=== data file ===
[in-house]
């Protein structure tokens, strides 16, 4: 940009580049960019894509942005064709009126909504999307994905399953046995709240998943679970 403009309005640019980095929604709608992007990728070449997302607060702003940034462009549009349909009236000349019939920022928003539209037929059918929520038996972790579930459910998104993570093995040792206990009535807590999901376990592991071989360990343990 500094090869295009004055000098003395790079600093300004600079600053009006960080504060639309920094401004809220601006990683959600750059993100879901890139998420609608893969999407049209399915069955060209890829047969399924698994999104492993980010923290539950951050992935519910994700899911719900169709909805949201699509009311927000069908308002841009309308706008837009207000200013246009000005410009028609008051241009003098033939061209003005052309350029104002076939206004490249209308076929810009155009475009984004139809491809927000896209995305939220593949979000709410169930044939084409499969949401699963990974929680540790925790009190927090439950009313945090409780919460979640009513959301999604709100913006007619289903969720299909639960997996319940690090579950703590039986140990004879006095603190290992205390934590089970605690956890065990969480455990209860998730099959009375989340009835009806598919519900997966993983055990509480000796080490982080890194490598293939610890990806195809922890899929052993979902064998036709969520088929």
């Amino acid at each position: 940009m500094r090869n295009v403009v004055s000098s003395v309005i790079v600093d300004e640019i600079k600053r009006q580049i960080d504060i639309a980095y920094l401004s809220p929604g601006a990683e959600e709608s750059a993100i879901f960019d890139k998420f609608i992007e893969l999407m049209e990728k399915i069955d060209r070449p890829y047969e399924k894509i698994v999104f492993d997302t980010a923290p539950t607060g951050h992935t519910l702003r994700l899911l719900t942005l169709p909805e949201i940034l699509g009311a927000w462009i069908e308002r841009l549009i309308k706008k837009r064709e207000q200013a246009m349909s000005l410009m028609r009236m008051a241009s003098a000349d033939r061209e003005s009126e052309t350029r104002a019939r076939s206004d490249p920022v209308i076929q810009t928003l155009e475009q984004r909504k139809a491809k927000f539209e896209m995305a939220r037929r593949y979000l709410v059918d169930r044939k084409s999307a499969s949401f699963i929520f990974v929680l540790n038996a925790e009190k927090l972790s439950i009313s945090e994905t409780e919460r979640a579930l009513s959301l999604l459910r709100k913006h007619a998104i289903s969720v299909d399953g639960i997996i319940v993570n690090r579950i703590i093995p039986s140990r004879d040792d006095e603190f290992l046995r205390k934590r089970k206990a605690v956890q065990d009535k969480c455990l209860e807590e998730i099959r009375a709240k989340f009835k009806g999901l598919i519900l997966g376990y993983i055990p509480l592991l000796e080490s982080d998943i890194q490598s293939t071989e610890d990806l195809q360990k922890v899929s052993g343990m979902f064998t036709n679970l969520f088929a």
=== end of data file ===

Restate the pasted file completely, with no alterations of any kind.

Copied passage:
[in-house]
């Protein structure tokens, strides 16, 4: 940009580049960019894509942005064709009126909504999307994905399953046995709240998943679970 403009309005640019980095929604709608992007990728070449997302607060702003940034462009549009349909009236000349019939920022928003539209037929059918929520038996972790579930459910998104993570093995040792206990009535807590999901376990592991071989360990343990 500094090869295009004055000098003395790079600093300004600079600053009006960080504060639309920094401004809220601006990683959600750059993100879901890139998420609608893969999407049209399915069955060209890829047969399924698994999104492993980010923290539950951050992935519910994700899911719900169709909805949201699509009311927000069908308002841009309308706008837009207000200013246009000005410009028609008051241009003098033939061209003005052309350029104002076939206004490249209308076929810009155009475009984004139809491809927000896209995305939220593949979000709410169930044939084409499969949401699963990974929680540790925790009190927090439950009313945090409780919460979640009513959301999604709100913006007619289903969720299909639960997996319940690090579950703590039986140990004879006095603190290992205390934590089970605690956890065990969480455990209860998730099959009375989340009835009806598919519900997966993983055990509480000796080490982080890194490598293939610890990806195809922890899929052993979902064998036709969520088929």
């Amino acid at each position: 940009m500094r090869n295009v403009v004055s000098s003395v309005i790079v600093d300004e640019i600079k600053r009006q580049i960080d504060i639309a980095y920094l401004s809220p929604g601006a990683e959600e709608s750059a993100i879901f960019d890139k998420f609608i992007e893969l999407m049209e990728k399915i069955d060209r070449p890829y047969e399924k894509i698994v999104f492993d997302t980010a923290p539950t607060g951050h992935t519910l702003r994700l899911l719900t942005l169709p909805e949201i940034l699509g009311a927000w462009i069908e308002r841009l549009i309308k706008k837009r064709e207000q200013a246009m349909s000005l410009m028609r009236m008051a241009s003098a000349d033939r061209e003005s009126e052309t350029r104002a019939r076939s206004d490249p920022v209308i076929q810009t928003l155009e475009q984004r909504k139809a491809k927000f539209e896209m995305a939220r037929r593949y979000l709410v059918d169930r044939k084409s999307a499969s949401f699963i929520f990974v929680l540790n038996a925790e009190k927090l972790s439950i009313s945090e994905t409780e919460r979640a579930l009513s959301l999604l459910r709100k913006h007619a998104i289903s969720v299909d399953g639960i997996i319940v993570n690090r579950i703590i093995p039986s140990r004879d040792d006095e603190f290992l046995r205390k934590r089970k206990a605690v956890q065990d009535k969480c455990l209860e807590e998730i099959r009375a709240k989340f009835k009806g999901l598919i519900l997966g376990y993983i055990p509480l592991l000796e080490s982080d998943i890194q490598s293939t071989e610890d990806l195809q360990k922890v899929s052993g343990m979902f064998t036709n679970l969520f088929a």